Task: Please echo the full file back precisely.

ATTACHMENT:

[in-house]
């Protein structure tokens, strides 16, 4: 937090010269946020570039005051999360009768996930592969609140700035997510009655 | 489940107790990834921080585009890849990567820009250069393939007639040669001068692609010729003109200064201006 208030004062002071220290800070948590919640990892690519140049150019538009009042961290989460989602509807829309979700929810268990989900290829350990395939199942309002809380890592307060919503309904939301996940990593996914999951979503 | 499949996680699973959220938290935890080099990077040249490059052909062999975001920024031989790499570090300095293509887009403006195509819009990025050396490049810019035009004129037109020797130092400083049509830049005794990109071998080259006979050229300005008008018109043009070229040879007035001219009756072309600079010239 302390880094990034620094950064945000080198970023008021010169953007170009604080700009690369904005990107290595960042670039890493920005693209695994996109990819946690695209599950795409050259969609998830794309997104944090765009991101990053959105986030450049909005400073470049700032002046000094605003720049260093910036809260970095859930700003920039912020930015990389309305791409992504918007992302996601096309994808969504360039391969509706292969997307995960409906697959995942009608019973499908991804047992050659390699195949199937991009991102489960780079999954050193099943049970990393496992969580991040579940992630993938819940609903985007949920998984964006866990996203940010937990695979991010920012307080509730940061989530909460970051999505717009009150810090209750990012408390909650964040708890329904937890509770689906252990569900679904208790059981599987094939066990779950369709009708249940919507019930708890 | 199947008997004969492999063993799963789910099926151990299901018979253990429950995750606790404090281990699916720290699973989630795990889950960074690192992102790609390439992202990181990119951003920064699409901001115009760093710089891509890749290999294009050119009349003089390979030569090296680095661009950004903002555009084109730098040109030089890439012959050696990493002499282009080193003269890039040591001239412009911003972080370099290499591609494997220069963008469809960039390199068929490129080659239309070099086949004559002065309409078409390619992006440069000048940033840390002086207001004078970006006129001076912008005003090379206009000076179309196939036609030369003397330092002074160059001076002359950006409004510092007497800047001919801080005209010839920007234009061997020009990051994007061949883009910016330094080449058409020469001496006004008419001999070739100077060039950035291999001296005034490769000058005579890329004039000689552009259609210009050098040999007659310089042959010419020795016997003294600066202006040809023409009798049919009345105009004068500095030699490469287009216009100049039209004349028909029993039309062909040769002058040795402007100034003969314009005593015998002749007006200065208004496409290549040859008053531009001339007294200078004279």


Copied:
[in-house]
């Protein structure tokens, strides 16, 4: 937090010269946020570039005051999360009768996930592969609140700035997510009655 | 489940107790990834921080585009890849990567820009250069393939007639040669001068692609010729003109200064201006 208030004062002071220290800070948590919640990892690519140049150019538009009042961290989460989602509807829309979700929810268990989900290829350990395939199942309002809380890592307060919503309904939301996940990593996914999951979503 | 499949996680699973959220938290935890080099990077040249490059052909062999975001920024031989790499570090300095293509887009403006195509819009990025050396490049810019035009004129037109020797130092400083049509830049005794990109071998080259006979050229300005008008018109043009070229040879007035001219009756072309600079010239 302390880094990034620094950064945000080198970023008021010169953007170009604080700009690369904005990107290595960042670039890493920005693209695994996109990819946690695209599950795409050259969609998830794309997104944090765009991101990053959105986030450049909005400073470049700032002046000094605003720049260093910036809260970095859930700003920039912020930015990389309305791409992504918007992302996601096309994808969504360039391969509706292969997307995960409906697959995942009608019973499908991804047992050659390699195949199937991009991102489960780079999954050193099943049970990393496992969580991040579940992630993938819940609903985007949920998984964006866990996203940010937990695979991010920012307080509730940061989530909460970051999505717009009150810090209750990012408390909650964040708890329904937890509770689906252990569900679904208790059981599987094939066990779950369709009708249940919507019930708890 | 199947008997004969492999063993799963789910099926151990299901018979253990429950995750606790404090281990699916720290699973989630795990889950960074690192992102790609390439992202990181990119951003920064699409901001115009760093710089891509890749290999294009050119009349003089390979030569090296680095661009950004903002555009084109730098040109030089890439012959050696990493002499282009080193003269890039040591001239412009911003972080370099290499591609494997220069963008469809960039390199068929490129080659239309070099086949004559002065309409078409390619992006440069000048940033840390002086207001004078970006006129001076912008005003090379206009000076179309196939036609030369003397330092002074160059001076002359950006409004510092007497800047001919801080005209010839920007234009061997020009990051994007061949883009910016330094080449058409020469001496006004008419001999070739100077060039950035291999001296005034490769000058005579890329004039000689552009259609210009050098040999007659310089042959010419020795016997003294600066202006040809023409009798049919009345105009004068500095030699490469287009216009100049039209004349028909029993039309062909040769002058040795402007100034003969314009005593015998002749007006200065208004496409290549040859008053531009001339007294200078004279």